Louise Brooks' two years with Denishawn have been the focus of some of my research. Recently, I have gotten some articles, reviews and advertisements from the Jamestown Morning Post and Watertown Daily Times (New York), Williamsport Gazette and Bulletin and Lancaster New Era (Pennsylvania), New Haven Times-Leader (Connecticut), Daily Home News (New Brunswick, New Jersey),Louisville Herald (Kentucky) and New Orleans States (Louisiana). I also found a whole bunch of interesting and original material in a college newspaper, the Kansas State Collegian (from the school located in Manhattan, Kansas). You never know where things will turn up. Speaking of which, a friend turned me onto the on-line archive of the Jewish Criterion, a Pittsburgh, Pennsylvania paper. And there, I was able to dig up a few clippings relating to Denishawn performances in that city.

The bulk of my requests of late have been for newspapers through which I have searched for film reviews and other material. And, I am happy to report, I found some rinteresting and unusual stuff. Among the papers I have looked through are the Knickerbocker Press (Albany, New York),Newark Star-Eagle (New Jersey), South Bend Tribune (Indiana), Chatanooga Daily Times and Nashville Banner (Tennessee), San Antonio Light(Texas), Salt Lake Telegram (Utah), Tacoma News Tribune (Washington), and Capitol Journal (Salem, Oregon).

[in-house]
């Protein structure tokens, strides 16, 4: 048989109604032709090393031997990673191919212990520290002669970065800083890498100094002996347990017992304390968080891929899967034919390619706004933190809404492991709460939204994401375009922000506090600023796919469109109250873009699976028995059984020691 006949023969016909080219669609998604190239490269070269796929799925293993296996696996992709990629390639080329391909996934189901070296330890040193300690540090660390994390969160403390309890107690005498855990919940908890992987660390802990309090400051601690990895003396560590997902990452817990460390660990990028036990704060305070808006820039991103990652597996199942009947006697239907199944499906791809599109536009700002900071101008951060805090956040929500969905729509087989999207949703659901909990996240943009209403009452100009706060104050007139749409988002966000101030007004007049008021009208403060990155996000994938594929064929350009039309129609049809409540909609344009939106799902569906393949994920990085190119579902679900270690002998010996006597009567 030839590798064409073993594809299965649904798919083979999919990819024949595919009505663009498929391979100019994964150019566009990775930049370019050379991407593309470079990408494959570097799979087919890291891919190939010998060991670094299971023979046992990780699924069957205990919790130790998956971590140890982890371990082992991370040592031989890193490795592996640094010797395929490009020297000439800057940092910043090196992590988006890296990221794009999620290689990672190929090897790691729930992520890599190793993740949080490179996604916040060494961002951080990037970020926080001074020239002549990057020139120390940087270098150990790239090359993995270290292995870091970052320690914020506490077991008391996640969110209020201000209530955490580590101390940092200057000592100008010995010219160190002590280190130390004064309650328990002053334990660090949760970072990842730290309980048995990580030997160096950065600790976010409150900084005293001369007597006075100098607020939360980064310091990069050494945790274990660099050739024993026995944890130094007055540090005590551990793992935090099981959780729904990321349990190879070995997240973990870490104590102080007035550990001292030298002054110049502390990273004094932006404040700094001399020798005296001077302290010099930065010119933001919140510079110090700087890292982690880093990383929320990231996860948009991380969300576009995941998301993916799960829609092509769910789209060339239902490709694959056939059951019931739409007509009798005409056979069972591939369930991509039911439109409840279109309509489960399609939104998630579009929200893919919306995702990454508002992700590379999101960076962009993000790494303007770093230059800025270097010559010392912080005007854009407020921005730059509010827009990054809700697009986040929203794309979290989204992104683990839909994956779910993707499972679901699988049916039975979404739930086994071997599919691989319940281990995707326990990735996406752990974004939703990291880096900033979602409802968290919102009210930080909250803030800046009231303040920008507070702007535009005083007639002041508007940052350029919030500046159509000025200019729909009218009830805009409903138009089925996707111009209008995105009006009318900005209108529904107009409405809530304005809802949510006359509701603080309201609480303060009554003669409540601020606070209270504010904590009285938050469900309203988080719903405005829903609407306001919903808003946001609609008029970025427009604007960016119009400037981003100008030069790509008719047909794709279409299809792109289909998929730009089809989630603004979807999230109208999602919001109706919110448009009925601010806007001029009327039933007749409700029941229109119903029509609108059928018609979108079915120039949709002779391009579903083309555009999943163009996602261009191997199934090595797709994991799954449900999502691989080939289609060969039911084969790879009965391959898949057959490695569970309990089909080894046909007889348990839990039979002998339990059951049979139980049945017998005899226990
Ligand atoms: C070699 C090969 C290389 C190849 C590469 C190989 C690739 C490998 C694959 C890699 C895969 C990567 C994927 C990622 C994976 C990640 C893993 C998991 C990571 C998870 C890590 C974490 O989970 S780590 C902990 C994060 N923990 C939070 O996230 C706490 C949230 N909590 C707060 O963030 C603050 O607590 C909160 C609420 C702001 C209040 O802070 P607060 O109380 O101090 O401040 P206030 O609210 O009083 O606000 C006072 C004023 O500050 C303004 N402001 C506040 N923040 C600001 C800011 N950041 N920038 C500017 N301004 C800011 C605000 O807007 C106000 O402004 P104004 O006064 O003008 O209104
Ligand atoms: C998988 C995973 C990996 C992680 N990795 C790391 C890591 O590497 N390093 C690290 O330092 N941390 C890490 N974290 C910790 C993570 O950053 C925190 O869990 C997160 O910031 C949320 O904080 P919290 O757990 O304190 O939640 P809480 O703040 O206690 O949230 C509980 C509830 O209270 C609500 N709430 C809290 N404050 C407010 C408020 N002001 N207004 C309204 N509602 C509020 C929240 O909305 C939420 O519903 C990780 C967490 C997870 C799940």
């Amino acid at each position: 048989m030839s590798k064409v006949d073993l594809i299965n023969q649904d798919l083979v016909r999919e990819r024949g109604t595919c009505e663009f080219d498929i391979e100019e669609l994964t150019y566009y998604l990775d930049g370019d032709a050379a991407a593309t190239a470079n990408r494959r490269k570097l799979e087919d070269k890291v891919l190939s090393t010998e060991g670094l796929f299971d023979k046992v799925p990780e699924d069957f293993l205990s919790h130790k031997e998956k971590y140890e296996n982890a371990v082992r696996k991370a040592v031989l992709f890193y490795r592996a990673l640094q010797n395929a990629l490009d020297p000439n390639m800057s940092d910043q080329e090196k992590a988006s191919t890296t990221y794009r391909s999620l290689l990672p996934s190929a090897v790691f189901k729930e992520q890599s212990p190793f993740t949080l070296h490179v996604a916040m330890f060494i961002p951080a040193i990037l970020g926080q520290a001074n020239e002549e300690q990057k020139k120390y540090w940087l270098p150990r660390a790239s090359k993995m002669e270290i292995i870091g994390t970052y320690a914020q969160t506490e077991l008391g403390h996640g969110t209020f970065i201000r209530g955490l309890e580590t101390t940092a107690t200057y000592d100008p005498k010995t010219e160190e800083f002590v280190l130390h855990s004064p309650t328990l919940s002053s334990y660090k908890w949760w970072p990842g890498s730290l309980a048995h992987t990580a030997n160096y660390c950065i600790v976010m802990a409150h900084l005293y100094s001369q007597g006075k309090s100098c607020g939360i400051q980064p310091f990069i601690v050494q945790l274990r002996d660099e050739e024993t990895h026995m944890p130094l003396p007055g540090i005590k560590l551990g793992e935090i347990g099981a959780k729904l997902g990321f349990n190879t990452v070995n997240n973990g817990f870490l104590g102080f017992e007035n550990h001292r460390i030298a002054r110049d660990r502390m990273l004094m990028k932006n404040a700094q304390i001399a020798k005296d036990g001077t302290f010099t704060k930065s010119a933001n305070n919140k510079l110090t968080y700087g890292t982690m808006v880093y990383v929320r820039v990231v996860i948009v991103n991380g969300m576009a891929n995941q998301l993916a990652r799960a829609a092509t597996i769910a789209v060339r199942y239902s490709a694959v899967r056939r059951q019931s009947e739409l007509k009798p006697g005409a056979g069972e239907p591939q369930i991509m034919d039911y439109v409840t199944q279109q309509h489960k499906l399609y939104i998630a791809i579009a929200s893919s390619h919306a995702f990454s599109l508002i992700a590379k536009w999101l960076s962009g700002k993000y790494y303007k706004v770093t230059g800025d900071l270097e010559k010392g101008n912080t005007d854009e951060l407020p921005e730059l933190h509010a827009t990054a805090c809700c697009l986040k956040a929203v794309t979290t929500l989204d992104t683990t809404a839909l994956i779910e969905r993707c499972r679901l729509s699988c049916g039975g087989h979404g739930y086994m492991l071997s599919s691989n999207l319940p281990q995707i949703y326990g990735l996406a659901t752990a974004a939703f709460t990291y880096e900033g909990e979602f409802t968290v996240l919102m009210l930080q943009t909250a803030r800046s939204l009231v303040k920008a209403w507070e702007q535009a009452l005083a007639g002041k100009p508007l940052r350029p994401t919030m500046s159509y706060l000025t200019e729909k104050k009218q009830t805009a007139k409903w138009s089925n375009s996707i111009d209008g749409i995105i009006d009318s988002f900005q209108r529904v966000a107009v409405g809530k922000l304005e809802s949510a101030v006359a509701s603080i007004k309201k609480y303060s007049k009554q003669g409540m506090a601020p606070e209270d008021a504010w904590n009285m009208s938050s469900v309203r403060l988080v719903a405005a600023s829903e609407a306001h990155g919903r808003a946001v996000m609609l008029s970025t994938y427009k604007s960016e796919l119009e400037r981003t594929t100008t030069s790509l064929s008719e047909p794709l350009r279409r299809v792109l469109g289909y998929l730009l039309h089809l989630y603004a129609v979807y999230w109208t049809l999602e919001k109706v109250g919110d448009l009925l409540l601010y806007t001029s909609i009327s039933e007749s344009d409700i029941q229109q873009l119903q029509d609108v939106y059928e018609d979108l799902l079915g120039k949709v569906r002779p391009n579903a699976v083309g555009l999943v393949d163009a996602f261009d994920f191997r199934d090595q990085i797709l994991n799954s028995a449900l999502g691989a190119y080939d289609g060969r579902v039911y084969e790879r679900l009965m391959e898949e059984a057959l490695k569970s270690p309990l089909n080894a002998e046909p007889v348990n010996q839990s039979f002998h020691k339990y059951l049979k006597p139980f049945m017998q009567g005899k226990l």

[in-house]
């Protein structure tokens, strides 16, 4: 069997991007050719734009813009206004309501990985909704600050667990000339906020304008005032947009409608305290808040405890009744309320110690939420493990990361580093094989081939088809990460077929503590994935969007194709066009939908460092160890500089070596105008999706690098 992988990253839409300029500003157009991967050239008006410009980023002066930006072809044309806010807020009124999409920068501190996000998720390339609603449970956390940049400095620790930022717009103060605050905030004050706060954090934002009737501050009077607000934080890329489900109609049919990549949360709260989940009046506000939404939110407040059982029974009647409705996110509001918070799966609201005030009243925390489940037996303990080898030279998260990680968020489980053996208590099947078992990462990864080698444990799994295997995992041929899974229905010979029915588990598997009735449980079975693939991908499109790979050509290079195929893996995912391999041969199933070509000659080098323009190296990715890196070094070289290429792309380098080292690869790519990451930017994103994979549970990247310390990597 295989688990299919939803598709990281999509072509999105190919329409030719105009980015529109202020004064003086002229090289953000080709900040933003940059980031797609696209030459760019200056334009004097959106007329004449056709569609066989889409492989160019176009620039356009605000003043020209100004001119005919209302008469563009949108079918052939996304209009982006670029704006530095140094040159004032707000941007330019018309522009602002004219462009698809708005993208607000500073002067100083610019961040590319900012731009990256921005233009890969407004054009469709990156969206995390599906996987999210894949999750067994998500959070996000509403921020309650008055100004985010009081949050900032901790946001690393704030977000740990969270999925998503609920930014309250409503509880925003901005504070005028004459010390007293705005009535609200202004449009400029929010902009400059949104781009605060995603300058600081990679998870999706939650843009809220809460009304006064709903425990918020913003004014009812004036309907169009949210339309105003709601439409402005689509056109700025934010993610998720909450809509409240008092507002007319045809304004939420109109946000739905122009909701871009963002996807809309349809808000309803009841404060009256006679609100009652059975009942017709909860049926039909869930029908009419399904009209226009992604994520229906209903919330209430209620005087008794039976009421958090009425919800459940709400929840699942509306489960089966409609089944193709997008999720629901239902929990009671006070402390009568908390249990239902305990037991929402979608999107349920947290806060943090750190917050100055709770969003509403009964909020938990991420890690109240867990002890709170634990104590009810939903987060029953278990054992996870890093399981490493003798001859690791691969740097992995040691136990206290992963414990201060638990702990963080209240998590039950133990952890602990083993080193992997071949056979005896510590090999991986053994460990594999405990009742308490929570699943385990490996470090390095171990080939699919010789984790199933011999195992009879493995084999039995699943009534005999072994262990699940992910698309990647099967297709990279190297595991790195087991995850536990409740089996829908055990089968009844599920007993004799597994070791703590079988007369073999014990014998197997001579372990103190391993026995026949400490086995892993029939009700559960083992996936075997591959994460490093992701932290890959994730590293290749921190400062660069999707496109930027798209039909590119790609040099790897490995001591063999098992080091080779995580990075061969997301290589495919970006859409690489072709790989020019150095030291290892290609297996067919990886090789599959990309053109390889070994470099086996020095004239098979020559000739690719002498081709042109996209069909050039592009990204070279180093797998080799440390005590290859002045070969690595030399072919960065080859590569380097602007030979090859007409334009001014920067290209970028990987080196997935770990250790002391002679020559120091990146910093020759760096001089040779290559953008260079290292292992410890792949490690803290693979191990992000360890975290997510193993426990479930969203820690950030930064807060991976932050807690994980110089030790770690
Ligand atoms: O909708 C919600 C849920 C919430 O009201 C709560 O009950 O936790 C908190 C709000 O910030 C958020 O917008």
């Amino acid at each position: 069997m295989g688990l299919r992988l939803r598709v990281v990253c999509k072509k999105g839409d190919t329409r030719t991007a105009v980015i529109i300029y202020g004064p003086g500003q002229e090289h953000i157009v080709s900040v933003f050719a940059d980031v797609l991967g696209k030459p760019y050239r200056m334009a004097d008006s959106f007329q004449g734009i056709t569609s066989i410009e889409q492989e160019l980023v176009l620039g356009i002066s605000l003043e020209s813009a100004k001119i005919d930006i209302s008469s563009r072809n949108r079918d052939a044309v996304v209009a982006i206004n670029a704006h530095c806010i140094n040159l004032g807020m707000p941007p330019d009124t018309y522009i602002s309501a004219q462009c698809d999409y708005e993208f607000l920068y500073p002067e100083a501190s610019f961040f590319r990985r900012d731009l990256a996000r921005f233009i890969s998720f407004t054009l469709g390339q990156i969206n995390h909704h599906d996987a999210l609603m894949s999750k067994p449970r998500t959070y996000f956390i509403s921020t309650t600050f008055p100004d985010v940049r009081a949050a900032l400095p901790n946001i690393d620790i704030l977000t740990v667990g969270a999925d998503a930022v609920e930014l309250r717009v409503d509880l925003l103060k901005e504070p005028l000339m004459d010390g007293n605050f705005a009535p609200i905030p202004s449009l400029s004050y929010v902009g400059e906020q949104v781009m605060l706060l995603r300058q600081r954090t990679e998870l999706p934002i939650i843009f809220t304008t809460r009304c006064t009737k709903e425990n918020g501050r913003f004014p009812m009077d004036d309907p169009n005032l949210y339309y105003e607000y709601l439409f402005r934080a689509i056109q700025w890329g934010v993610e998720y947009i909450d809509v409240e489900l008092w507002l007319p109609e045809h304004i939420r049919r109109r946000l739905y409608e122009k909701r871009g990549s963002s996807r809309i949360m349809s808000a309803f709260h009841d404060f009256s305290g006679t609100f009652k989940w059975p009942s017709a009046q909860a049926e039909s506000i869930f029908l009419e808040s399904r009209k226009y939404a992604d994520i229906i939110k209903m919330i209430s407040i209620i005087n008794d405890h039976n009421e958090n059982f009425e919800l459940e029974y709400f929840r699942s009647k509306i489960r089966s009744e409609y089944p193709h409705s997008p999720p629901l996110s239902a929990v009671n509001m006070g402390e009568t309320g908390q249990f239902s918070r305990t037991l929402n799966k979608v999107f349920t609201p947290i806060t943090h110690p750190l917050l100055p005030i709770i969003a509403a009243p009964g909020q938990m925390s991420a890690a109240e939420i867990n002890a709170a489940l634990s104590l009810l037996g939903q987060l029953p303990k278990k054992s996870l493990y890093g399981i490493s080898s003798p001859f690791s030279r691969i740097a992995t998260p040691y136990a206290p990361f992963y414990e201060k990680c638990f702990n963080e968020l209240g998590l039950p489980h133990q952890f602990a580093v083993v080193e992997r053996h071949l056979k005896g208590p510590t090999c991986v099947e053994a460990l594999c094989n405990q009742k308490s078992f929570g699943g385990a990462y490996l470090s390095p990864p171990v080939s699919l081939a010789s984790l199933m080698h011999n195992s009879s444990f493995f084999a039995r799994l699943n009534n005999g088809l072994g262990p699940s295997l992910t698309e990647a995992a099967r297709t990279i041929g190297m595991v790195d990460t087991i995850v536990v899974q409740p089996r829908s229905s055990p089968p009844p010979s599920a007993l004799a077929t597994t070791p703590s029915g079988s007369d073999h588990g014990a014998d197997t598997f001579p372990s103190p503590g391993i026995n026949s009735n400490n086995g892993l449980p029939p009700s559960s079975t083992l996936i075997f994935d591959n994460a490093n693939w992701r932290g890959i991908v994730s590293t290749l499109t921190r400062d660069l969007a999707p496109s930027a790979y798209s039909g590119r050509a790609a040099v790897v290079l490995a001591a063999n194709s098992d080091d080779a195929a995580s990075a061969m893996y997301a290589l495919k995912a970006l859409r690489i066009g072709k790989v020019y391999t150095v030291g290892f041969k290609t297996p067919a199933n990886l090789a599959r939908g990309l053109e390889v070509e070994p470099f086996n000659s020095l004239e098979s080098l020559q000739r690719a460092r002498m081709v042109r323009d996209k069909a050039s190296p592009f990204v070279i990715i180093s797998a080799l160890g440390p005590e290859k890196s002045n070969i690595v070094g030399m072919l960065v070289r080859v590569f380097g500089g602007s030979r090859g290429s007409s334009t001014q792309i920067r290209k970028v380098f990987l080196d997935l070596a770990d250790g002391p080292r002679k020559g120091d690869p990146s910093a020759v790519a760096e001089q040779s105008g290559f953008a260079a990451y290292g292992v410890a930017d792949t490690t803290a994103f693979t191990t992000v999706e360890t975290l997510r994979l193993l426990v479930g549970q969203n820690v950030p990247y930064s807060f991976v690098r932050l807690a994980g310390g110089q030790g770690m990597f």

As of now, I have about 50 to 100 requests left to process. The bulk of these are from New York, Pennsylvania, Connecticut and Canada. It is slow work, as I am only able to place so many requests at a time. In theory, the readers of this blog will be spared these dull reports in the future.

Digging around on-line databases and archives on the internet have also turned up fresh material. I found articles and other clippings - including anecdotes and mentions in various syndicated film-related columns - in the Amarillo Globe (Texas), and the Hamilton Daily News and Hamilton Evening Journal (Ohio). I also got some remarkable reviews from the Benton Harbor News-Palladium (Michigan). In 1927, Louise Brooks' Mother spoke in Michigan before a women's group in Benton Harbor, a resort town located not far from her then residence of Chicago, Illinois. And after that appearance - this western Michigan newspaper consistently highlighted Brooks' role in any film of her's which played in town. As if she were a local girl, Louise Brooks name was prominent in headlines on the entertainment page.

Wednesday, August 1, 2007

Lulu at Pordenone

A schedule of films for the 2007 Giornate film festival in Pordenone, Italy has just been announced. If you don't know - this many day festival is the big annual event in the world for those who love silent movies. This is mecca for silent film buffs. Among the films being screened is Pandora's Box (1929), starring Louise Brooks. The G.W. Pabst directed film be shown with a new score by Paul Lewis. The score was jointly commissioned by the Giornate and Bristol Watershed. I wish I could be there, but alas, Italy is far away.